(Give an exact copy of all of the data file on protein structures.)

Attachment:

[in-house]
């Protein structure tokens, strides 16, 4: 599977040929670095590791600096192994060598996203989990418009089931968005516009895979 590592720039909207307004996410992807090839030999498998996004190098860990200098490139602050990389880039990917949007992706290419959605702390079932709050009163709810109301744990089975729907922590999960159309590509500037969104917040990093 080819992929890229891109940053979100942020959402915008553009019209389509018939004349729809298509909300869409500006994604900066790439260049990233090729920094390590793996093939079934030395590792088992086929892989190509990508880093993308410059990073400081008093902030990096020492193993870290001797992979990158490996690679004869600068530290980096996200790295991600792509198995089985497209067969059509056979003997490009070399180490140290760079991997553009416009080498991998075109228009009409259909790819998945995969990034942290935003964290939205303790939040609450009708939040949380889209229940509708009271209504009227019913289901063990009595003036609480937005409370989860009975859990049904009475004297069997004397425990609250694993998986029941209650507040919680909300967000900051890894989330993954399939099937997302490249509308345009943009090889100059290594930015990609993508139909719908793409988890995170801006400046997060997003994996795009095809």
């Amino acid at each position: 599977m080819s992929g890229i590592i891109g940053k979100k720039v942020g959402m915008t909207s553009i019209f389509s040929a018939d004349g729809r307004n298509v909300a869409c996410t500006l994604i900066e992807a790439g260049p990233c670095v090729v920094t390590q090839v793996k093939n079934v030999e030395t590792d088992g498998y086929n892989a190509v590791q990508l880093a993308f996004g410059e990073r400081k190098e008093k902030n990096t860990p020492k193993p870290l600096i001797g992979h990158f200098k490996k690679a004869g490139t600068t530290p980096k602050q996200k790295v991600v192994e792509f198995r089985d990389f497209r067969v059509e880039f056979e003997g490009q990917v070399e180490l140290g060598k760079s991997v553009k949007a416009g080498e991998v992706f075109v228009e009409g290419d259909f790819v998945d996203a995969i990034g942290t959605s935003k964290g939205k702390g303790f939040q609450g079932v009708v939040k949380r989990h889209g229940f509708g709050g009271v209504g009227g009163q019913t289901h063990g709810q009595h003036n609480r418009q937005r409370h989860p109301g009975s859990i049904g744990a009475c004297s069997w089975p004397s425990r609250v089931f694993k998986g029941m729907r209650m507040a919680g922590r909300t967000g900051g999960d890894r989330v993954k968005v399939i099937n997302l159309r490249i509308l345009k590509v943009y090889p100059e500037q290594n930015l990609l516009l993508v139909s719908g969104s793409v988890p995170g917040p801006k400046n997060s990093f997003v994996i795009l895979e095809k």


[in-house]
């Protein structure tokens, strides 16, 4: 599977040929670095590791600096192994060598996203989990418009089931968005516009895979 590592720039909207307004996410992807090839030999498998996004190098860990200098490139602050990389880039990917949007992706290419959605702390079932709050009163709810109301744990089975729907922590999960159309590509500037969104917040990093 080819992929890229891109940053979100942020959402915008553009019209389509018939004349729809298509909300869409500006994604900066790439260049990233090729920094390590793996093939079934030395590792088992086929892989190509990508880093993308410059990073400081008093902030990096020492193993870290001797992979990158490996690679004869600068530290980096996200790295991600792509198995089985497209067969059509056979003997490009070399180490140290760079991997553009416009080498991998075109228009009409259909790819998945995969990034942290935003964290939205303790939040609450009708939040949380889209229940509708009271209504009227019913289901063990009595003036609480937005409370989860009975859990049904009475004297069997004397425990609250694993998986029941209650507040919680909300967000900051890894989330993954399939099937997302490249509308345009943009090889100059290594930015990609993508139909719908793409988890995170801006400046997060997003994996795009095809």
């Amino acid at each position: 599977m080819s992929g890229i590592i891109g940053k979100k720039v942020g959402m915008t909207s553009i019209f389509s040929a018939d004349g729809r307004n298509v909300a869409c996410t500006l994604i900066e992807a790439g260049p990233c670095v090729v920094t390590q090839v793996k093939n079934v030999e030395t590792d088992g498998y086929n892989a190509v590791q990508l880093a993308f996004g410059e990073r400081k190098e008093k902030n990096t860990p020492k193993p870290l600096i001797g992979h990158f200098k490996k690679a004869g490139t600068t530290p980096k602050q996200k790295v991600v192994e792509f198995r089985d990389f497209r067969v059509e880039f056979e003997g490009q990917v070399e180490l140290g060598k760079s991997v553009k949007a416009g080498e991998v992706f075109v228009e009409g290419d259909f790819v998945d996203a995969i990034g942290t959605s935003k964290g939205k702390g303790f939040q609450g079932v009708v939040k949380r989990h889209g229940f509708g709050g009271v209504g009227g009163q019913t289901h063990g709810q009595h003036n609480r418009q937005r409370h989860p109301g009975s859990i049904g744990a009475c004297s069997w089975p004397s425990r609250v089931f694993k998986g029941m729907r209650m507040a919680g922590r909300t967000g900051g999960d890894r989330v993954k968005v399939i099937n997302l159309r490249i509308l345009k590509v943009y090889p100059e500037q290594n930015l990609l516009l993508v139909s719908g969104s793409v988890p995170g917040p801006k400046n997060s990093f997003v994996i795009l895979e095809k």